The formulation and calibration of models is a vital method for probing and predicting the behavior of marine ecosystems. The ability to do this may suffer, however, if the calibrating data set is subject to significant spatial variability between samples that is not resolved in the model. We propose that some of this variability might be accounted for by variable time lags between sampled water masses which are otherwise assumed to follow a common pattern of ecosystem variability (dynamical trajectory). Using twin tests of fitting models to simulated data sets, we show that realistic levels of meso/sub-mesoscale variability in time lags may have significant distortion effects on the parameter fits from standard methods which do not account for it. The distortion is such as to 'smooth out' or underestimate the magnitude of temporal variability within sampled water masses, causing loss of accuracy and robustness of biological parameter estimates and functions thereof (e.g. gross primary production). A new method of model fitting is shown to avoid these effects, allowing improved estimates over a broad range of spatial time lag variability and measurement noise levels, assuming accurate estimation of the time lag variance, for which we also suggest a method.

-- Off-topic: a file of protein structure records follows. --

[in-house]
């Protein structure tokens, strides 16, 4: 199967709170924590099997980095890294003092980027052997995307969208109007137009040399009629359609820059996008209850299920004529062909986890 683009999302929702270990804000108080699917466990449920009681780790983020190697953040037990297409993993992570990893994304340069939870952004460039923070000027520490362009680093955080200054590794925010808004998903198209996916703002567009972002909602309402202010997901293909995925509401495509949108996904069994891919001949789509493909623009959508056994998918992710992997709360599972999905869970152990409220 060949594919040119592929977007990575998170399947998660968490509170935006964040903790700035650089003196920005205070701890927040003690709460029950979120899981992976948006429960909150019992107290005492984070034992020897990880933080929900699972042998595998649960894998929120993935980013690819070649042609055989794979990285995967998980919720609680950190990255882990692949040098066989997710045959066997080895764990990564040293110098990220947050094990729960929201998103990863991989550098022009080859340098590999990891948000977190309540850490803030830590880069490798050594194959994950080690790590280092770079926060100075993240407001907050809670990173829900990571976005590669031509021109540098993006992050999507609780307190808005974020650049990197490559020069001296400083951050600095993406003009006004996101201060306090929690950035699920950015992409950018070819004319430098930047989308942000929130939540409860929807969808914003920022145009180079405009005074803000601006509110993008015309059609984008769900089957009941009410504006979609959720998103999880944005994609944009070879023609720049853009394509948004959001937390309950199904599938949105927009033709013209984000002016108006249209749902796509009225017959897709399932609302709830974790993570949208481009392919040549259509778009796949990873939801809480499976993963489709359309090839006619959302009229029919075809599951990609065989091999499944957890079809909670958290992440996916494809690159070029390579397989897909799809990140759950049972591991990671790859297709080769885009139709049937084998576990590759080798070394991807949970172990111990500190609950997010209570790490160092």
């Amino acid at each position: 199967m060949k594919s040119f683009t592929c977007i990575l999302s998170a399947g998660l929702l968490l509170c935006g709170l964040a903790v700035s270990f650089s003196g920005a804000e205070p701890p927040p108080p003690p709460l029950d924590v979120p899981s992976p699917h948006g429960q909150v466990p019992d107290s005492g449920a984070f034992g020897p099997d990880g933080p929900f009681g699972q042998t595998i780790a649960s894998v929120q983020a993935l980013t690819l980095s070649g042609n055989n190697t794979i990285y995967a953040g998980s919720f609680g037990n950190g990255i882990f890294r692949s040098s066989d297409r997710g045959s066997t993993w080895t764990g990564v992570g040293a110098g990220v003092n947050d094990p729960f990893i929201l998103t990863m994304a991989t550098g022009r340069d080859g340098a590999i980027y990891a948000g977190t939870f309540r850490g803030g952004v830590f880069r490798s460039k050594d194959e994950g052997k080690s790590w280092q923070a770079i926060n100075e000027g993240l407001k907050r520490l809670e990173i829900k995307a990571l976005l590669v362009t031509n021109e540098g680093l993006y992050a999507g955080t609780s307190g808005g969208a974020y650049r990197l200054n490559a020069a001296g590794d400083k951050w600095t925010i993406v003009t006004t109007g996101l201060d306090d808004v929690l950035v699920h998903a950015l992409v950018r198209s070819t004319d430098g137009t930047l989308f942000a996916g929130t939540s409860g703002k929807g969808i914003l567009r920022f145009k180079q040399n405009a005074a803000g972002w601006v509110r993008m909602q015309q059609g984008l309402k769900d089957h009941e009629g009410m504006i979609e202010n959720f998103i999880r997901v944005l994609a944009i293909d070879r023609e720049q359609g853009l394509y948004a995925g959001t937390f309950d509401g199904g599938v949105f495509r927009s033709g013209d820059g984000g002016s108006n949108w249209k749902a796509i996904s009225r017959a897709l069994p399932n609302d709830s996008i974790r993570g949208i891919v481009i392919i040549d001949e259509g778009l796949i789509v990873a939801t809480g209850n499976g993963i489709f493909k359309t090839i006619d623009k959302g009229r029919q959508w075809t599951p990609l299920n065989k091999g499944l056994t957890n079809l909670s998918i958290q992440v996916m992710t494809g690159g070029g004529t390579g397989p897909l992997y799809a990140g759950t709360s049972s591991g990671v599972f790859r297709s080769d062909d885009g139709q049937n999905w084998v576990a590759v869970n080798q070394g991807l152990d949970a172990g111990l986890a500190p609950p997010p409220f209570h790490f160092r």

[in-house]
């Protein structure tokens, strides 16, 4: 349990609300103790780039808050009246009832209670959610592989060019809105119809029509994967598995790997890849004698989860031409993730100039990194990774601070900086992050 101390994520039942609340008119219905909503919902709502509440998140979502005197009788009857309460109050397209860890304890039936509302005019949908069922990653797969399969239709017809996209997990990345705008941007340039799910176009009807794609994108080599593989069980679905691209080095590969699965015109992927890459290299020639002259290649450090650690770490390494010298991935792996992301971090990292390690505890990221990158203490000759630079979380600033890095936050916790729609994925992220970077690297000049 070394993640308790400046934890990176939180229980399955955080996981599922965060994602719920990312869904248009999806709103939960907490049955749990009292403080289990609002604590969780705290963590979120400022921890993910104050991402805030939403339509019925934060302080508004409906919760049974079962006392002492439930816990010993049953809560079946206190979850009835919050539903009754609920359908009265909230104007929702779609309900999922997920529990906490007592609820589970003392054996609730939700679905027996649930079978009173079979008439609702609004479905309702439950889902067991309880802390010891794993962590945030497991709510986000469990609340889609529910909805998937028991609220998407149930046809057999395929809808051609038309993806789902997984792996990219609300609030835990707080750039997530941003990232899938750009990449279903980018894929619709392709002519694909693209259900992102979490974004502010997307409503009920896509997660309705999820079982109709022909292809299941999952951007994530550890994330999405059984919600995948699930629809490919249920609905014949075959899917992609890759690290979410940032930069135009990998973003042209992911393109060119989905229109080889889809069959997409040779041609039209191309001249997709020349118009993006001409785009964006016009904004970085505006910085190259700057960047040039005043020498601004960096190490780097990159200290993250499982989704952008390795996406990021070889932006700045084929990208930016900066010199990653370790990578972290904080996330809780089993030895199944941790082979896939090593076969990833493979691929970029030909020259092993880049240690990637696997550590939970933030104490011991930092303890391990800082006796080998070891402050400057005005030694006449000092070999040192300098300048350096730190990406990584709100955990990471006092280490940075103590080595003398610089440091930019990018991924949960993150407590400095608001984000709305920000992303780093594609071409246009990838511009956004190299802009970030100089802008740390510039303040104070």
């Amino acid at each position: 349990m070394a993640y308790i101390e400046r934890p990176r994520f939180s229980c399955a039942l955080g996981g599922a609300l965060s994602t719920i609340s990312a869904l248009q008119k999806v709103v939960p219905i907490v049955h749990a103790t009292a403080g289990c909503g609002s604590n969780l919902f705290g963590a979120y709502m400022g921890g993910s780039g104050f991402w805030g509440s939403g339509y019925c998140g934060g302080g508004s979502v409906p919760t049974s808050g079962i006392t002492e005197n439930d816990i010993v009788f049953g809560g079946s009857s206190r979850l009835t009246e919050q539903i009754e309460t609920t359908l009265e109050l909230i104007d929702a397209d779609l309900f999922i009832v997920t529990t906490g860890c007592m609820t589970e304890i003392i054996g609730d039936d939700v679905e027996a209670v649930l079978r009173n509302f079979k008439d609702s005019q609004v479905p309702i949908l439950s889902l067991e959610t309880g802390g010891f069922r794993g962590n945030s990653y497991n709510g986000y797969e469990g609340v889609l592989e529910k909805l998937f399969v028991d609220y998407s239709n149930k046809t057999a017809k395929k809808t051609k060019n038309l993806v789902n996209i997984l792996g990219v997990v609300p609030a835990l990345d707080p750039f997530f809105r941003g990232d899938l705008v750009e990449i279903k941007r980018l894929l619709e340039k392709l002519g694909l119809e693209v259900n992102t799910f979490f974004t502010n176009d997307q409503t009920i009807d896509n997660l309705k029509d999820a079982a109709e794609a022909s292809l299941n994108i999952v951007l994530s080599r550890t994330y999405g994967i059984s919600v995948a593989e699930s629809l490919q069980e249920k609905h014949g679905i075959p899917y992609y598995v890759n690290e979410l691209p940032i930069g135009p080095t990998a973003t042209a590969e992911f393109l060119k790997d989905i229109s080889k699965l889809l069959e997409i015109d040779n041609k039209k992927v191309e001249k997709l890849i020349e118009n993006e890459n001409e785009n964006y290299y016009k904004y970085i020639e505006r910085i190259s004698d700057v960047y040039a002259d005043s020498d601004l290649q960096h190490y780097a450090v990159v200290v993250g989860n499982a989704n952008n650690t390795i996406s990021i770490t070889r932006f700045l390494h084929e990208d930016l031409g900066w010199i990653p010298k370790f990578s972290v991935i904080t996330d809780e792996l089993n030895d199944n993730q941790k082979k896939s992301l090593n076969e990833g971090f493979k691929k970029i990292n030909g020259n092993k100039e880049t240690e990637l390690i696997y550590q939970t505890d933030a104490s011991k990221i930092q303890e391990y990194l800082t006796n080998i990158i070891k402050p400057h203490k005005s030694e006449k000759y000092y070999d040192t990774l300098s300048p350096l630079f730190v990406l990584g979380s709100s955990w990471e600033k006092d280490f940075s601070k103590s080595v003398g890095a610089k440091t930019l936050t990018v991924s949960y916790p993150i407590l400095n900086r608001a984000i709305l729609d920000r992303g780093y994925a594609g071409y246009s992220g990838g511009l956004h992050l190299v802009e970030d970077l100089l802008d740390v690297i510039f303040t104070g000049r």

Walhead, Philip J., Adrian P. Martin, Meric A. Srokosz, and Mike J. Fasham. 2006. "Accounting for unresolved spatial variability in marine ecosystems using time lags." Journal of Marine Research 64, (6). https://elischolar.library.yale.edu/journal_of_marine_research/153